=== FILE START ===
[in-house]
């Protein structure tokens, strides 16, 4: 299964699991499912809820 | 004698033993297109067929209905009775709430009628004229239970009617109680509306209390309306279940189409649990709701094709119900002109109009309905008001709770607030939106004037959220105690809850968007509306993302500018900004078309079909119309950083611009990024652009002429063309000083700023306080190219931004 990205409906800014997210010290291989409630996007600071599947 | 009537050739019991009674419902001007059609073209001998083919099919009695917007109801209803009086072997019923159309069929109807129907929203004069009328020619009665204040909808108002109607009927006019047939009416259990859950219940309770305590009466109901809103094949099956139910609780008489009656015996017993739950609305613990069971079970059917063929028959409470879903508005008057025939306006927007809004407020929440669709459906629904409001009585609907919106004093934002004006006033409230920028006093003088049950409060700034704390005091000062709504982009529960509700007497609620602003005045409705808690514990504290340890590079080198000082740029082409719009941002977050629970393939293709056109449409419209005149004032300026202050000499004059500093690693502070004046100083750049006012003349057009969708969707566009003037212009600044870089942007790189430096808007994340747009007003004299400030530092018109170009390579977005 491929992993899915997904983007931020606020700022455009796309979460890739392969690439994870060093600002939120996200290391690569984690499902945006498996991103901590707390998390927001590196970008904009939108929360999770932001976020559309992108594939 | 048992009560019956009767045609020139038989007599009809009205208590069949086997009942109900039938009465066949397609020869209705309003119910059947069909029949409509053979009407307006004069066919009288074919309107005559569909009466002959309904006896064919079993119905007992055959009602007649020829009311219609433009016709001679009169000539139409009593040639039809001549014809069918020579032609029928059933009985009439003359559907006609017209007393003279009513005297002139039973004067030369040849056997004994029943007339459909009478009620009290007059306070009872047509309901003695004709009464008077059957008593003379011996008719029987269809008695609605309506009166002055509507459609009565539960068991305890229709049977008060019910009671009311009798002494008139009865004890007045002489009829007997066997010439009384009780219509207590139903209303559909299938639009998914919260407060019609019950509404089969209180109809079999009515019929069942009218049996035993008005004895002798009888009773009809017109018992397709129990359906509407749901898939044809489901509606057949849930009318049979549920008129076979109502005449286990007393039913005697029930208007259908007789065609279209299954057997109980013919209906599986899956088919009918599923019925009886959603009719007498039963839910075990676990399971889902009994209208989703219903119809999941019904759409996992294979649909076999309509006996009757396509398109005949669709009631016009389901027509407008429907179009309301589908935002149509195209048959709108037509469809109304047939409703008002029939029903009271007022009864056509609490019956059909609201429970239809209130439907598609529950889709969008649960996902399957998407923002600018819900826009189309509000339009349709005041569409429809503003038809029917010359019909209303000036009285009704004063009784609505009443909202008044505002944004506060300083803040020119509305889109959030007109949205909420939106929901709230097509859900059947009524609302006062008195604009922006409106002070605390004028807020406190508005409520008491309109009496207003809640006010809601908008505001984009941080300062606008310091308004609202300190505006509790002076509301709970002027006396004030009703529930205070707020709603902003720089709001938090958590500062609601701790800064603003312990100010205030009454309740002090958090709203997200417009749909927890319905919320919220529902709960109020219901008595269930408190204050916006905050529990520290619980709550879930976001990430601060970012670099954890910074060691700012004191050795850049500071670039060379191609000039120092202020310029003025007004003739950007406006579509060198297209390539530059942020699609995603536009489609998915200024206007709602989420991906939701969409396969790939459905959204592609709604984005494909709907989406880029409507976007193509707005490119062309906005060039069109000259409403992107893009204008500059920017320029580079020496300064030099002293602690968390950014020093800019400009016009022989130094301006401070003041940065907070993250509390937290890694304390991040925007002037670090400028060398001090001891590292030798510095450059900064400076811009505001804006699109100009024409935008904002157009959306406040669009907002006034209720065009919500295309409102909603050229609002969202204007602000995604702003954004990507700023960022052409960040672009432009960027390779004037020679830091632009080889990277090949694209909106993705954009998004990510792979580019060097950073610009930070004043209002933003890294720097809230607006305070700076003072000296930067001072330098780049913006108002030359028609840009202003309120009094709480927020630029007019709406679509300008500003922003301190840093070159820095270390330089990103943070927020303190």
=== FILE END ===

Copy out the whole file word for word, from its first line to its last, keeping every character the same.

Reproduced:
[in-house]
């Protein structure tokens, strides 16, 4: 299964699991499912809820 | 004698033993297109067929209905009775709430009628004229239970009617109680509306209390309306279940189409649990709701094709119900002109109009309905008001709770607030939106004037959220105690809850968007509306993302500018900004078309079909119309950083611009990024652009002429063309000083700023306080190219931004 990205409906800014997210010290291989409630996007600071599947 | 009537050739019991009674419902001007059609073209001998083919099919009695917007109801209803009086072997019923159309069929109807129907929203004069009328020619009665204040909808108002109607009927006019047939009416259990859950219940309770305590009466109901809103094949099956139910609780008489009656015996017993739950609305613990069971079970059917063929028959409470879903508005008057025939306006927007809004407020929440669709459906629904409001009585609907919106004093934002004006006033409230920028006093003088049950409060700034704390005091000062709504982009529960509700007497609620602003005045409705808690514990504290340890590079080198000082740029082409719009941002977050629970393939293709056109449409419209005149004032300026202050000499004059500093690693502070004046100083750049006012003349057009969708969707566009003037212009600044870089942007790189430096808007994340747009007003004299400030530092018109170009390579977005 491929992993899915997904983007931020606020700022455009796309979460890739392969690439994870060093600002939120996200290391690569984690499902945006498996991103901590707390998390927001590196970008904009939108929360999770932001976020559309992108594939 | 048992009560019956009767045609020139038989007599009809009205208590069949086997009942109900039938009465066949397609020869209705309003119910059947069909029949409509053979009407307006004069066919009288074919309107005559569909009466002959309904006896064919079993119905007992055959009602007649020829009311219609433009016709001679009169000539139409009593040639039809001549014809069918020579032609029928059933009985009439003359559907006609017209007393003279009513005297002139039973004067030369040849056997004994029943007339459909009478009620009290007059306070009872047509309901003695004709009464008077059957008593003379011996008719029987269809008695609605309506009166002055509507459609009565539960068991305890229709049977008060019910009671009311009798002494008139009865004890007045002489009829007997066997010439009384009780219509207590139903209303559909299938639009998914919260407060019609019950509404089969209180109809079999009515019929069942009218049996035993008005004895002798009888009773009809017109018992397709129990359906509407749901898939044809489901509606057949849930009318049979549920008129076979109502005449286990007393039913005697029930208007259908007789065609279209299954057997109980013919209906599986899956088919009918599923019925009886959603009719007498039963839910075990676990399971889902009994209208989703219903119809999941019904759409996992294979649909076999309509006996009757396509398109005949669709009631016009389901027509407008429907179009309301589908935002149509195209048959709108037509469809109304047939409703008002029939029903009271007022009864056509609490019956059909609201429970239809209130439907598609529950889709969008649960996902399957998407923002600018819900826009189309509000339009349709005041569409429809503003038809029917010359019909209303000036009285009704004063009784609505009443909202008044505002944004506060300083803040020119509305889109959030007109949205909420939106929901709230097509859900059947009524609302006062008195604009922006409106002070605390004028807020406190508005409520008491309109009496207003809640006010809601908008505001984009941080300062606008310091308004609202300190505006509790002076509301709970002027006396004030009703529930205070707020709603902003720089709001938090958590500062609601701790800064603003312990100010205030009454309740002090958090709203997200417009749909927890319905919320919220529902709960109020219901008595269930408190204050916006905050529990520290619980709550879930976001990430601060970012670099954890910074060691700012004191050795850049500071670039060379191609000039120092202020310029003025007004003739950007406006579509060198297209390539530059942020699609995603536009489609998915200024206007709602989420991906939701969409396969790939459905959204592609709604984005494909709907989406880029409507976007193509707005490119062309906005060039069109000259409403992107893009204008500059920017320029580079020496300064030099002293602690968390950014020093800019400009016009022989130094301006401070003041940065907070993250509390937290890694304390991040925007002037670090400028060398001090001891590292030798510095450059900064400076811009505001804006699109100009024409935008904002157009959306406040669009907002006034209720065009919500295309409102909603050229609002969202204007602000995604702003954004990507700023960022052409960040672009432009960027390779004037020679830091632009080889990277090949694209909106993705954009998004990510792979580019060097950073610009930070004043209002933003890294720097809230607006305070700076003072000296930067001072330098780049913006108002030359028609840009202003309120009094709480927020630029007019709406679509300008500003922003301190840093070159820095270390330089990103943070927020303190």